It's heartbreaking reading the article, and I can see that he has done it out of love, but I'm not sure it's that helpful to have a set of written rules hanging over you as you grow up. It's basically asking his children to be perfect, and of course they will fall short of the mark as all humans do, so how will they feel then? (and some of his points I suppose I think are wrong as well. eg 'crying doesn't make things better' - says who?)
This is hard to read. I have such mixed feelings reading it. I read it thinking, "Yes I agree with that" and it has taken me years to learn all of these lessons myself. However as a poster replied to this: "The hardest part in death is letting go. Trust that your loved ones will find their own ways without you. List making is just trying to influence a future that you will have no part in , i'm not sure if that's ultimately helpful for his children." However, I suppose that advice is better than no advice? I always remember a family that I knew whose dad then two months later, the mum died. A list like that could be very precious.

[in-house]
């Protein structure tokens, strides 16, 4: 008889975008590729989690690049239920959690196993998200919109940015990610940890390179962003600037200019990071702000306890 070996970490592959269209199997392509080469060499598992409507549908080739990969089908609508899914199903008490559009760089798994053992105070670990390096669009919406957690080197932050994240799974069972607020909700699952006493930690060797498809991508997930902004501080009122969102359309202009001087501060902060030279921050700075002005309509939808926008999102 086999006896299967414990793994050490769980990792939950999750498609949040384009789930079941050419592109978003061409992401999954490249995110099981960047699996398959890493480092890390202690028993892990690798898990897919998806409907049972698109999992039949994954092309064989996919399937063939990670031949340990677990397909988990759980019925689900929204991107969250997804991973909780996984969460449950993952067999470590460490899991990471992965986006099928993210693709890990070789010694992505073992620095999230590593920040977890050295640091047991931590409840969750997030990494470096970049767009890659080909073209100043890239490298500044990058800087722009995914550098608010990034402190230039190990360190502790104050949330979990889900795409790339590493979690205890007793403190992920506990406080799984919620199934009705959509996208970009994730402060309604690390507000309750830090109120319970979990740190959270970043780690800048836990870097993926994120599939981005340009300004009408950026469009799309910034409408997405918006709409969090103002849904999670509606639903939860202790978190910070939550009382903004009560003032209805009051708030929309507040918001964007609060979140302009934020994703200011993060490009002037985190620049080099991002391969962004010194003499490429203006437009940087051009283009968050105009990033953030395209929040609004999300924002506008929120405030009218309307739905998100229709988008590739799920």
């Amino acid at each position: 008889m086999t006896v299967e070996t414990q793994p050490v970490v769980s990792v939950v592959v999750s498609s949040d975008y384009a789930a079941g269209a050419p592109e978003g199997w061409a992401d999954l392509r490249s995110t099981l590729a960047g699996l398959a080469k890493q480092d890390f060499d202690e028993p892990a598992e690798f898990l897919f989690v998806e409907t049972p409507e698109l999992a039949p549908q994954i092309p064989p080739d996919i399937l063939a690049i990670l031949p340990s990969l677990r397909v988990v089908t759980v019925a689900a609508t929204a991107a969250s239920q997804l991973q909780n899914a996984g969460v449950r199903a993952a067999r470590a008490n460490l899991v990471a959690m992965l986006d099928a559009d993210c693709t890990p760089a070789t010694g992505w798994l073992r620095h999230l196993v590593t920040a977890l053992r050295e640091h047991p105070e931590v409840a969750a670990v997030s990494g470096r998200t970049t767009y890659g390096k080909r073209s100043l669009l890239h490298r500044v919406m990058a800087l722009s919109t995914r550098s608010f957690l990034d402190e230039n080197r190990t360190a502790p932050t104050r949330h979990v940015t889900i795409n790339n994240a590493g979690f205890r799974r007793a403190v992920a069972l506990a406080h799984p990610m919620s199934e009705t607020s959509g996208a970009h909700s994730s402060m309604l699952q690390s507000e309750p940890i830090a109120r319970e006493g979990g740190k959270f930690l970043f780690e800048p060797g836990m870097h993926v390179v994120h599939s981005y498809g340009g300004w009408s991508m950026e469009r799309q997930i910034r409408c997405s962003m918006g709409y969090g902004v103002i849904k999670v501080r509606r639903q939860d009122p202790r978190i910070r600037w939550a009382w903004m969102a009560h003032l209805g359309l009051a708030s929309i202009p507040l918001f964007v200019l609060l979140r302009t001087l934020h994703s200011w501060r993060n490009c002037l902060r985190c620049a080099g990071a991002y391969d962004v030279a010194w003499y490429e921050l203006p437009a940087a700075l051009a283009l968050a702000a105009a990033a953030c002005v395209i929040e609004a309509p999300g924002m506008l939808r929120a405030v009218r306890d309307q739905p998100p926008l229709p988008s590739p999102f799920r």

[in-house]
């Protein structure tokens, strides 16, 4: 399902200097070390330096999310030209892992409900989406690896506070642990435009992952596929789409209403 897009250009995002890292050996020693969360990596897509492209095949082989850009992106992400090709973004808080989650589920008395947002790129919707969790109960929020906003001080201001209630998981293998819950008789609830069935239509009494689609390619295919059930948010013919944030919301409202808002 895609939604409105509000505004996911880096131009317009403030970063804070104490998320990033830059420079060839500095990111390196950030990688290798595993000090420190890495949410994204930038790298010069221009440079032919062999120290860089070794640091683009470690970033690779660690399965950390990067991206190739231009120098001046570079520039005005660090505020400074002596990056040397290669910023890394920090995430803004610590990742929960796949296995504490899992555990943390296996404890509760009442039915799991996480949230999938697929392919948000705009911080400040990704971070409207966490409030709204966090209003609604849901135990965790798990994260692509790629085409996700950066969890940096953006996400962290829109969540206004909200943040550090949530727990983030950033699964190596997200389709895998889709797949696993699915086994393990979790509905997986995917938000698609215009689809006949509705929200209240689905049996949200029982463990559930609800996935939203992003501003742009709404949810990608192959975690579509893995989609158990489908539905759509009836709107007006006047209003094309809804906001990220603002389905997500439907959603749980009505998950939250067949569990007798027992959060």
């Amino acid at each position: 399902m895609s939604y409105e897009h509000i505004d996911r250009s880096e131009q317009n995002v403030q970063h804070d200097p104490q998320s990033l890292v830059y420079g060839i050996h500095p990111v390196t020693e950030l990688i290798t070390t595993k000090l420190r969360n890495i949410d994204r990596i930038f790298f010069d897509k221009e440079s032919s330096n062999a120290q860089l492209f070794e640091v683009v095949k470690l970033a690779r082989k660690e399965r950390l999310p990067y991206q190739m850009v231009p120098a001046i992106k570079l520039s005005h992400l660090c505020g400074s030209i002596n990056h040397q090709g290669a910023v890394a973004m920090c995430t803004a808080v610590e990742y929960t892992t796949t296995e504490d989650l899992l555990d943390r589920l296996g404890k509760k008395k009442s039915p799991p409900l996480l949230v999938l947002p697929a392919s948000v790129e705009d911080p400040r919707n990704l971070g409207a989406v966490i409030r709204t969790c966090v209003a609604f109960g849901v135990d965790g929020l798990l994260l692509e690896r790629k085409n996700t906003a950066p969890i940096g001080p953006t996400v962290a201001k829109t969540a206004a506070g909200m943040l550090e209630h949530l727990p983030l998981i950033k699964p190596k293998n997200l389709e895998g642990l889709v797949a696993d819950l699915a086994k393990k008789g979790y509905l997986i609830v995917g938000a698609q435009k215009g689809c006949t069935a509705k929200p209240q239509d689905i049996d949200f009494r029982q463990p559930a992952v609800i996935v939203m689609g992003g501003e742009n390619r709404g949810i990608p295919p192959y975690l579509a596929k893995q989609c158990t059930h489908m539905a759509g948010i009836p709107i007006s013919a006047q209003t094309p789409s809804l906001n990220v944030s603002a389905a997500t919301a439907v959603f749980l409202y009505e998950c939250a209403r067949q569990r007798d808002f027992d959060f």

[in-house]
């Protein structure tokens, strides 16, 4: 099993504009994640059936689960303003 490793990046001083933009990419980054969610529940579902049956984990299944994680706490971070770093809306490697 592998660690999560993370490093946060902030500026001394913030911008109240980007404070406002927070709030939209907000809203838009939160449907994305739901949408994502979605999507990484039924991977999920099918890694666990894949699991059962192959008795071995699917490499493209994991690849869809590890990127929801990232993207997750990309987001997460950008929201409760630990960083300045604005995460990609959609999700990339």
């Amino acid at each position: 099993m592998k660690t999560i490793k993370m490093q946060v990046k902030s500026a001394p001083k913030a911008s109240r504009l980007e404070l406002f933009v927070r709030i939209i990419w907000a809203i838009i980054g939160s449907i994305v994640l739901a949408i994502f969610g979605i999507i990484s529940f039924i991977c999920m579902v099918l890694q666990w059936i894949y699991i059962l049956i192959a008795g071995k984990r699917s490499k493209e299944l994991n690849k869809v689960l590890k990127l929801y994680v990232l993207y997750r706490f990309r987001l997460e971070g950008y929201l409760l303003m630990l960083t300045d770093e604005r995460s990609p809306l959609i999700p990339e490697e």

It is very very sad. But as someone who lost a parent young, I think it's an amazing thing for them to have and that it will be helpful; not necessarily as a list for them to follow religiously, but as a way of understanding how their father thought - I wish I'd had something like that.